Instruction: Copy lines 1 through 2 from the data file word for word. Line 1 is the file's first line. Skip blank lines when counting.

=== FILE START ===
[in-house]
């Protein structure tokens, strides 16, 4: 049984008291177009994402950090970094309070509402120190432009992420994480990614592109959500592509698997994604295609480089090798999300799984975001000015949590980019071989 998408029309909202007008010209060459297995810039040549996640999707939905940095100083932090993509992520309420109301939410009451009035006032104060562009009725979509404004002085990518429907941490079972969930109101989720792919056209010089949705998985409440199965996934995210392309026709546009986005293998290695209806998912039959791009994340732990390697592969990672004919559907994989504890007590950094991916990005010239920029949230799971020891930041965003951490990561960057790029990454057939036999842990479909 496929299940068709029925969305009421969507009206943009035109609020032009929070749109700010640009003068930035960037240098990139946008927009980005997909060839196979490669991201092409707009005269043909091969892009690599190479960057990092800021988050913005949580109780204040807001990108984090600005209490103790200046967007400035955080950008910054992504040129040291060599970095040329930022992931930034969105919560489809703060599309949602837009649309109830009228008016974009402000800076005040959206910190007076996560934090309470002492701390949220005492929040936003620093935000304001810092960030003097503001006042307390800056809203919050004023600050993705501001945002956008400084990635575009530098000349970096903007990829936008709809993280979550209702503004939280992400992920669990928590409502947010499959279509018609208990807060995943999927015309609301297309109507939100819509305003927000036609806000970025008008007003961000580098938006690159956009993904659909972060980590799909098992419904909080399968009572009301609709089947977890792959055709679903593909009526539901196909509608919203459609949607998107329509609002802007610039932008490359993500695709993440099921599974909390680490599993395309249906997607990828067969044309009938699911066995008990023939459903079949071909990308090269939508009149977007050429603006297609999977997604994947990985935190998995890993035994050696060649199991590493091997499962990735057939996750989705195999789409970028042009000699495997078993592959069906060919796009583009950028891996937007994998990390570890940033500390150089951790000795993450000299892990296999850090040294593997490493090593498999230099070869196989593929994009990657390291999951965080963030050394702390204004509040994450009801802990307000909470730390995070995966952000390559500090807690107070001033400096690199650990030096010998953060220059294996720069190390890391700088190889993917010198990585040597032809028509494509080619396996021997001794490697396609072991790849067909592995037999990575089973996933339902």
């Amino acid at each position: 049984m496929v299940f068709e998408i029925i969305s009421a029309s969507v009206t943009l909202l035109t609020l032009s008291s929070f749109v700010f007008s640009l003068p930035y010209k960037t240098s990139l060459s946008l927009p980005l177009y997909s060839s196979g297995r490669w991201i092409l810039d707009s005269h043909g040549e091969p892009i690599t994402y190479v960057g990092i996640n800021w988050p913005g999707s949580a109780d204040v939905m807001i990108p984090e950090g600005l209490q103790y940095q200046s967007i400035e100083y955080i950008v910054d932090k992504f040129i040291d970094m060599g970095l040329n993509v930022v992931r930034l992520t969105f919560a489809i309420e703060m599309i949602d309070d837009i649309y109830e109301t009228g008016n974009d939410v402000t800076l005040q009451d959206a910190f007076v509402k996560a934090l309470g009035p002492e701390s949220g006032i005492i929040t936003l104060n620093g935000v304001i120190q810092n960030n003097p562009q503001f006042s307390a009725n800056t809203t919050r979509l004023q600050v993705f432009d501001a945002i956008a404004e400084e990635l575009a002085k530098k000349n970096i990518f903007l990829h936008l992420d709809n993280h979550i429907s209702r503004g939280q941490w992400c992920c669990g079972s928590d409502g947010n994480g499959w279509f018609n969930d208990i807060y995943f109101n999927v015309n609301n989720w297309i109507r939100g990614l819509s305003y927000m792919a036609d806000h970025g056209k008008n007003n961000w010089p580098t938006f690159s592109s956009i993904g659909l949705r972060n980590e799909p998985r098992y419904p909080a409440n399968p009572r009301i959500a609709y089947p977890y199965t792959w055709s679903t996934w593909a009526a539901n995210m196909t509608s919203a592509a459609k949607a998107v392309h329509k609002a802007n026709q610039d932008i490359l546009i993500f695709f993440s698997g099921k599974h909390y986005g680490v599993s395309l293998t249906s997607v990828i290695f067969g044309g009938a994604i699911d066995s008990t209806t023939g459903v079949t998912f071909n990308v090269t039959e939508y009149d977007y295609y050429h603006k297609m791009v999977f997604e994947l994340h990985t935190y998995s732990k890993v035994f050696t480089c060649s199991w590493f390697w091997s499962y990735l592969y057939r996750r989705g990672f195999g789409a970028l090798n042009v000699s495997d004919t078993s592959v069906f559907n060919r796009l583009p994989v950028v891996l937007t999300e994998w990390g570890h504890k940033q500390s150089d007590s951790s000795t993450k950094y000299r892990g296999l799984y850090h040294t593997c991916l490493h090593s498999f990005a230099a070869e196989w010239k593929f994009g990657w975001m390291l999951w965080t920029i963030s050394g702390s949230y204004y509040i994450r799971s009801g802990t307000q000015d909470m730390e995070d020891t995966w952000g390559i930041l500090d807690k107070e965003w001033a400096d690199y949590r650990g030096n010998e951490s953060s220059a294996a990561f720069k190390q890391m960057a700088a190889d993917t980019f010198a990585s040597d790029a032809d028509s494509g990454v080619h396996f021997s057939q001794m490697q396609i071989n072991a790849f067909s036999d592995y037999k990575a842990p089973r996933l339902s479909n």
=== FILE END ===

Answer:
[in-house]
């Protein structure tokens, strides 16, 4: 049984008291177009994402950090970094309070509402120190432009992420994480990614592109959500592509698997994604295609480089090798999300799984975001000015949590980019071989 998408029309909202007008010209060459297995810039040549996640999707939905940095100083932090993509992520309420109301939410009451009035006032104060562009009725979509404004002085990518429907941490079972969930109101989720792919056209010089949705998985409440199965996934995210392309026709546009986005293998290695209806998912039959791009994340732990390697592969990672004919559907994989504890007590950094991916990005010239920029949230799971020891930041965003951490990561960057790029990454057939036999842990479909 496929299940068709029925969305009421969507009206943009035109609020032009929070749109700010640009003068930035960037240098990139946008927009980005997909060839196979490669991201092409707009005269043909091969892009690599190479960057990092800021988050913005949580109780204040807001990108984090600005209490103790200046967007400035955080950008910054992504040129040291060599970095040329930022992931930034969105919560489809703060599309949602837009649309109830009228008016974009402000800076005040959206910190007076996560934090309470002492701390949220005492929040936003620093935000304001810092960030003097503001006042307390800056809203919050004023600050993705501001945002956008400084990635575009530098000349970096903007990829936008709809993280979550209702503004939280992400992920669990928590409502947010499959279509018609208990807060995943999927015309609301297309109507939100819509305003927000036609806000970025008008007003961000580098938006690159956009993904659909972060980590799909098992419904909080399968009572009301609709089947977890792959055709679903593909009526539901196909509608919203459609949607998107329509609002802007610039932008490359993500695709993440099921599974909390680490599993395309249906997607990828067969044309009938699911066995008990023939459903079949071909990308090269939508009149977007050429603006297609999977997604994947990985935190998995890993035994050696060649199991590493091997499962990735057939996750989705195999789409970028042009000699495997078993592959069906060919796009583009950028891996937007994998990390570890940033500390150089951790000795993450000299892990296999850090040294593997490493090593498999230099070869196989593929994009990657390291999951965080963030050394702390204004509040994450009801802990307000909470730390995070995966952000390559500090807690107070001033400096690199650990030096010998953060220059294996720069190390890391700088190889993917010198990585040597032809028509494509080619396996021997001794490697396609072991790849067909592995037999990575089973996933339902």